A protective order can place a number of restrictions against someone responsible for domestic violence, stalking, and other forms of abuse. Those who feel threatened or have been harmed by a family member, romantic partner, roommate, or someone else with whom they live can petition the court for a protective order.
If you aren’t sure how to handle this process, you can always turn to an experienced family law attorney for guidance on petitioning the court for a protective order.
What a Protective Order Can Provide
A protective order is a court order formally requiring an individual to cease certain activities and adhere to specific restrictions. The purpose of the protective order is to ensure the safety of its petitioner when allegations of abuse arise.
The following are a few of the provisions a judge can issue in a protective order:
- Order an individual to refrain from harming or threatening the petitioner
- Order an individual to refrain from contacting a petitioner by any means
- Order an individual to refrain from coming within a specific distance of the petitioner, their family members, their pets, their home, their place of work, or their children’s schools
- Order an individual to refrain from carrying a gun
- Order an individual to submit to drug testing or attend a substance abuse treatment program
- Order an individual to vacate a property
When a protective order involves a partner with whom a petitioner has minor children, the court can also make determinations for child custody, visitation, and child support.
What Happens If Someone Violates a Protective Order in Texas?
Violating a protective order in Texas is a Class A misdemeanor, and a conviction can be penalized with up to a year in jail and a fine of up to $4,000.
Under certain circumstances, violating a protective order may be a third-degree felony. Someone may be charged with this offense if they were previously convicted at least twice for violating a protective order or committed an assault or stalking when violating a protective order.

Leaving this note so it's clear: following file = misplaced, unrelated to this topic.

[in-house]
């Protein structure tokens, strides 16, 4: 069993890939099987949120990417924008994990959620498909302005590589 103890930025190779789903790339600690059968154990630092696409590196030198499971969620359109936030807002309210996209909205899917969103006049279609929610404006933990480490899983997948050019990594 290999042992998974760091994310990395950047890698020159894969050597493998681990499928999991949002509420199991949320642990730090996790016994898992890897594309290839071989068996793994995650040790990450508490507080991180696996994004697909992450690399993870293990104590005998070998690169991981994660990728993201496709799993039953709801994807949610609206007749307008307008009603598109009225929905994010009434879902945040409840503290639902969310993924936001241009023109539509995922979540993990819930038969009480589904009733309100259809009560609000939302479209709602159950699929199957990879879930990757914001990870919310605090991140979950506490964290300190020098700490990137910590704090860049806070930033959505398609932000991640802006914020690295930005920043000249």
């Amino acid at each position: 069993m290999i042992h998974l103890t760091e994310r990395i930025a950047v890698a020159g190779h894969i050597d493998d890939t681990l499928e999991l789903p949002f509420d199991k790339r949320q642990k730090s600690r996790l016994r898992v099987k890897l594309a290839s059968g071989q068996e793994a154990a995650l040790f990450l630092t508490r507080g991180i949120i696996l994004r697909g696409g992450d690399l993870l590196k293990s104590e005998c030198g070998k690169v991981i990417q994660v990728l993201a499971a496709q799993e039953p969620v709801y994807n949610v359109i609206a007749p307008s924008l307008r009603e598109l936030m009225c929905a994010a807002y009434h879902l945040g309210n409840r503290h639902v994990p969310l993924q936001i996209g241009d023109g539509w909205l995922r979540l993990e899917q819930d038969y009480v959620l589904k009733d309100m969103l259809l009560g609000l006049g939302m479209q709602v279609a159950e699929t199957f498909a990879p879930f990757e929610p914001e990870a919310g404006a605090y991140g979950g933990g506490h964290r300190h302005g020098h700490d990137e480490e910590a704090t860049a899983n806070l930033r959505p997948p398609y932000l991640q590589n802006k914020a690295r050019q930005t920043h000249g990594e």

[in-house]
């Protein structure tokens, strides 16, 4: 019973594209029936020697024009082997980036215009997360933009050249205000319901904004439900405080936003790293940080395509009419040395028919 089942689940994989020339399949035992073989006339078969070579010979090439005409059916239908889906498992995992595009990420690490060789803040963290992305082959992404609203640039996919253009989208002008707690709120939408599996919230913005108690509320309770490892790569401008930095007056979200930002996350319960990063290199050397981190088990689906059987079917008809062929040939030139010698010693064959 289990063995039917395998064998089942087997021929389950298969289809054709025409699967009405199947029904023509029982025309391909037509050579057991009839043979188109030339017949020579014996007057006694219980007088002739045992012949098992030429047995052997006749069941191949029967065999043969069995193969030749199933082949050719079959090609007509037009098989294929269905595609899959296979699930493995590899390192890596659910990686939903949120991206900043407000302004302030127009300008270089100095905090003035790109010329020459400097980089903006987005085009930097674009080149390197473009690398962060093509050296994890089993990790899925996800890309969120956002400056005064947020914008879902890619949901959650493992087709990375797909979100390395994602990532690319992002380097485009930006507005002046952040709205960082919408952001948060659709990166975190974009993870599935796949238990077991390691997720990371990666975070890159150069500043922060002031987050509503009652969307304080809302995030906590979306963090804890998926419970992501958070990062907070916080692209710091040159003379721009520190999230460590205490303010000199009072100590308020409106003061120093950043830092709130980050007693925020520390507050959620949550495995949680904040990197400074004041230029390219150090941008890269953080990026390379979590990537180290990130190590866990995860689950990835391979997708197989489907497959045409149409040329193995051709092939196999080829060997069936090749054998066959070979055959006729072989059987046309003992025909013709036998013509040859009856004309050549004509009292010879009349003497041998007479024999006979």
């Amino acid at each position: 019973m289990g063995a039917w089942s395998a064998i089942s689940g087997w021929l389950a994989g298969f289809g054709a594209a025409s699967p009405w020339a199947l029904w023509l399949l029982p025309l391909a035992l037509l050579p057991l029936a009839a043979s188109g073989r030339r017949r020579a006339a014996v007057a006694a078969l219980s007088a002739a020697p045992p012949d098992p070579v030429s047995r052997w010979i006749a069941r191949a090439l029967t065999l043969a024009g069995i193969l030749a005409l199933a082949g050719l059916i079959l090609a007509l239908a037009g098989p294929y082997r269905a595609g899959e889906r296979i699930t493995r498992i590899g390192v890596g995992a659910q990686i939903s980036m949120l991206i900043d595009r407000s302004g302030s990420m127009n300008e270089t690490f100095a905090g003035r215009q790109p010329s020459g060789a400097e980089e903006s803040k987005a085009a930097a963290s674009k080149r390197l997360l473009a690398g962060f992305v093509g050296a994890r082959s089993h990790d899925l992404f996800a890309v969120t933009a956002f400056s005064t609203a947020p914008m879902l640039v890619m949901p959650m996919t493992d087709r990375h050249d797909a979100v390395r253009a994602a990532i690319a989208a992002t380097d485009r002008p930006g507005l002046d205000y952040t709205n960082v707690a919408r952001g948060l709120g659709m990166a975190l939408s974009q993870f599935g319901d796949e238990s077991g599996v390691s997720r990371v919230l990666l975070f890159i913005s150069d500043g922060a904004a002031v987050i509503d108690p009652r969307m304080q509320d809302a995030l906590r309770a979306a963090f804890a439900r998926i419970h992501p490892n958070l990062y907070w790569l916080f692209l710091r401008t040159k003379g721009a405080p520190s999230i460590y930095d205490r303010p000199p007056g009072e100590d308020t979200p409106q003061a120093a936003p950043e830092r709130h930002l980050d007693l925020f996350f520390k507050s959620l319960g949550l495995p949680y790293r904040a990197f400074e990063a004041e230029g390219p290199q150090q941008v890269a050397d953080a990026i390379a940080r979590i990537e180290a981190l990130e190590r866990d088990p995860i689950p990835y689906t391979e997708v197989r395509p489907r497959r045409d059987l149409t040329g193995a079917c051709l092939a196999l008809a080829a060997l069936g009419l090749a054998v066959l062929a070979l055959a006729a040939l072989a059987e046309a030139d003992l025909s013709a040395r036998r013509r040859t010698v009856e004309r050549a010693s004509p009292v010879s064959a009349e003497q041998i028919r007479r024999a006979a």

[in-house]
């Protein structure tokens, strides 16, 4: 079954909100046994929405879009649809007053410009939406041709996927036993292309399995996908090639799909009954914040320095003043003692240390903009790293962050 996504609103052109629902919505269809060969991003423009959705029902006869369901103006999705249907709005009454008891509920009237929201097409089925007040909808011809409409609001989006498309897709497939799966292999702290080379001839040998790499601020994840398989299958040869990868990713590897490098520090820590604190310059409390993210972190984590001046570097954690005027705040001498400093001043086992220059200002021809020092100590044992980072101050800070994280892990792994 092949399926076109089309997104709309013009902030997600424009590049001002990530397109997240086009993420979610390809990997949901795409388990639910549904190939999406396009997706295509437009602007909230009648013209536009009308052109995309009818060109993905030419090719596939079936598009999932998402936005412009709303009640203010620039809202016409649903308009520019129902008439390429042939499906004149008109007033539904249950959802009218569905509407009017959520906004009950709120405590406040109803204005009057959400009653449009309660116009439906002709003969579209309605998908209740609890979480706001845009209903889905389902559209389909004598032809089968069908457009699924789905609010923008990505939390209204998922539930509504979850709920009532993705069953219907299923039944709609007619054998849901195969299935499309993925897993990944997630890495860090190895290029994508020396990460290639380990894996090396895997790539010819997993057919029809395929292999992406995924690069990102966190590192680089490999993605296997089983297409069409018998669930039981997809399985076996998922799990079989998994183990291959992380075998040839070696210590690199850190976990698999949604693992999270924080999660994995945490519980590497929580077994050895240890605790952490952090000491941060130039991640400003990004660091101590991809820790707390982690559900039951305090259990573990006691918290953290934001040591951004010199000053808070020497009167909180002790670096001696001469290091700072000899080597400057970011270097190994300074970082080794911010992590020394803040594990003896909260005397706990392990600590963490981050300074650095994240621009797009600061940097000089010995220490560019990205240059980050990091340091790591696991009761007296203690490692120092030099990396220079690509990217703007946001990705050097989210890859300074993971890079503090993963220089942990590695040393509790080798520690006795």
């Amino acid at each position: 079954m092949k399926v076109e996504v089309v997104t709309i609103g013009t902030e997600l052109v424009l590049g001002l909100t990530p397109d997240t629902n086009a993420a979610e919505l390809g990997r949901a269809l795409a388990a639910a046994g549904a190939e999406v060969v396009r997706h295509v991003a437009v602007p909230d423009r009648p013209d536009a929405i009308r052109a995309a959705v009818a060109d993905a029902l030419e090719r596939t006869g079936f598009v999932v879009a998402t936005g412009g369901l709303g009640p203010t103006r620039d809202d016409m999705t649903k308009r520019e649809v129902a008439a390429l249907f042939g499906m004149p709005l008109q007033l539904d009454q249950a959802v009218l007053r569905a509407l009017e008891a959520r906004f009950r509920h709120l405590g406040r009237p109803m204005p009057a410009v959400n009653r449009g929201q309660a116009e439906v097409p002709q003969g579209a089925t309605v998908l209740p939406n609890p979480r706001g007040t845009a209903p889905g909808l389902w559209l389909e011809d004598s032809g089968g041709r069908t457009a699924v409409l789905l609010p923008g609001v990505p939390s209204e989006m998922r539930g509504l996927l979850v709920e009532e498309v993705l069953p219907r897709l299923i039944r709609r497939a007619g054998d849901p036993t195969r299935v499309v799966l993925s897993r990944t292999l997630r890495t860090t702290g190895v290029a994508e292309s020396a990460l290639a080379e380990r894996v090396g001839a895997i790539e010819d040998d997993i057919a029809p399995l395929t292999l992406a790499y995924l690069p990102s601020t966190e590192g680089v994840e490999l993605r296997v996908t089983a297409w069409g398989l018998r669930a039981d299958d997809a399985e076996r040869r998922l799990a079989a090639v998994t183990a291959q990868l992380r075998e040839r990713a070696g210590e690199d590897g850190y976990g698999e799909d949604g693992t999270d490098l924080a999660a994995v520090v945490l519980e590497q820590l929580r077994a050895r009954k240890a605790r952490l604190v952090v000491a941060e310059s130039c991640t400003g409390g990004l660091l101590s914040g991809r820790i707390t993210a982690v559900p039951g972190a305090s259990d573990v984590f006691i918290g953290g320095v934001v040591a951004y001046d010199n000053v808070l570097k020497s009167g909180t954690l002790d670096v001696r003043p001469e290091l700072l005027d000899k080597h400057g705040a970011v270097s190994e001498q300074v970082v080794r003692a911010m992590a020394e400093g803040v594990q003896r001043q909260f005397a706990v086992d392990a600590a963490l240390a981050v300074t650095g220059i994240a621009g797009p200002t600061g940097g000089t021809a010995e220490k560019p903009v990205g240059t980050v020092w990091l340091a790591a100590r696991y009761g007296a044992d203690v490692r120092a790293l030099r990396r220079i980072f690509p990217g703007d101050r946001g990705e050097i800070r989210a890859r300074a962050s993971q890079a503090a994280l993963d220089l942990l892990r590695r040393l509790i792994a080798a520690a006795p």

If convicted of violating a protective order as a third-degree felony, an individual may be sentenced to prison for 2 to 10 years and fined up to $10,000.
How Long Does a Protective Order Last?
The duration of a protective order depends on its type. In most cases, judges issue temporary protection orders to provide survivors and their loved ones with immediate protection from an abuser. Also known as temporary ex parte orders, these last up to 20 days but can be extended for an additional 20 days upon request.
Permanent protective orders can last as long as a judge deems necessary, but they typically expire after two years. Judges will consider extending permanent protective orders when an abuser commits an act that would be charged as felonious family violence (even if no such charges actually occur), if the abuser serious harms a member of the household, or if the petitioner has had multiple protective orders previously issued against an abuser.
We Can Assist with Protective Orders
If you are being abused by someone in your home, you can get the relief you need from a protective order. Petitioning for this order, however, can be an intimidating process. That’s why you should consider the compassionate and capable legal counsel of Kay Polk, Attorney at Law.
We can guide you through the protective order petitioning process and handle many of the details for you. Rest assured that when all you want is to ensure the safety of you and your loved ones, we can be there to help.
For more information or to schedule a consultation, contact Kay Polk, Attorney at Law today.